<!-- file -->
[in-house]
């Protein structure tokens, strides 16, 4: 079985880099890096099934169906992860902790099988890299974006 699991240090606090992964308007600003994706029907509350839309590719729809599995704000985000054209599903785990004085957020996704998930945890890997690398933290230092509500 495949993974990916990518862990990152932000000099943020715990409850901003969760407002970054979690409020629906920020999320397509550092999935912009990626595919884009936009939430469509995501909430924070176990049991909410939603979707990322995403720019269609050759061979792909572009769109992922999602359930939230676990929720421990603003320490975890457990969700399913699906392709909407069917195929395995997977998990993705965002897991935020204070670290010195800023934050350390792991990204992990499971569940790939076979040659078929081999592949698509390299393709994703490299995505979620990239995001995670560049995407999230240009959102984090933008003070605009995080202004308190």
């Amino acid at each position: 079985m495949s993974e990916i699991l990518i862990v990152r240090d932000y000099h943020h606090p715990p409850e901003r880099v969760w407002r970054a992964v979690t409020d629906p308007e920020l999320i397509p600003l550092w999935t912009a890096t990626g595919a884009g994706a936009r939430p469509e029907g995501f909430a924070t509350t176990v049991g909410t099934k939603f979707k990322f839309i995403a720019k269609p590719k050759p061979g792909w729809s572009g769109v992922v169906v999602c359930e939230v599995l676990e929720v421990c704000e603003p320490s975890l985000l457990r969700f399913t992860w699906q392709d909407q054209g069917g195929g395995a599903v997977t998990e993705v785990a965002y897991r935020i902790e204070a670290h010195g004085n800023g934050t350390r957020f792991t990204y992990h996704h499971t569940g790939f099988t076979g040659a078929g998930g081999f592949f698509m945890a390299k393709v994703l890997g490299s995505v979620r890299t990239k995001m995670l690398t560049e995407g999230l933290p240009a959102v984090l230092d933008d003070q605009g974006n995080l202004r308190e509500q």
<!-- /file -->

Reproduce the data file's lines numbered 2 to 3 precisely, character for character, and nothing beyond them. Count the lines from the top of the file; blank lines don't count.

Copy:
């Protein structure tokens, strides 16, 4: 079985880099890096099934169906992860902790099988890299974006 699991240090606090992964308007600003994706029907509350839309590719729809599995704000985000054209599903785990004085957020996704998930945890890997690398933290230092509500 495949993974990916990518862990990152932000000099943020715990409850901003969760407002970054979690409020629906920020999320397509550092999935912009990626595919884009936009939430469509995501909430924070176990049991909410939603979707990322995403720019269609050759061979792909572009769109992922999602359930939230676990929720421990603003320490975890457990969700399913699906392709909407069917195929395995997977998990993705965002897991935020204070670290010195800023934050350390792991990204992990499971569940790939076979040659078929081999592949698509390299393709994703490299995505979620990239995001995670560049995407999230240009959102984090933008003070605009995080202004308190």
């Amino acid at each position: 079985m495949s993974e990916i699991l990518i862990v990152r240090d932000y000099h943020h606090p715990p409850e901003r880099v969760w407002r970054a992964v979690t409020d629906p308007e920020l999320i397509p600003l550092w999935t912009a890096t990626g595919a884009g994706a936009r939430p469509e029907g995501f909430a924070t509350t176990v049991g909410t099934k939603f979707k990322f839309i995403a720019k269609p590719k050759p061979g792909w729809s572009g769109v992922v169906v999602c359930e939230v599995l676990e929720v421990c704000e603003p320490s975890l985000l457990r969700f399913t992860w699906q392709d909407q054209g069917g195929g395995a599903v997977t998990e993705v785990a965002y897991r935020i902790e204070a670290h010195g004085n800023g934050t350390r957020f792991t990204y992990h996704h499971t569940g790939f099988t076979g040659a078929g998930g081999f592949f698509m945890a390299k393709v994703l890997g490299s995505v979620r890299t990239k995001m995670l690398t560049e995407g999230l933290p240009a959102v984090l230092d933008d003070q605009g974006n995080l202004r308190e509500q």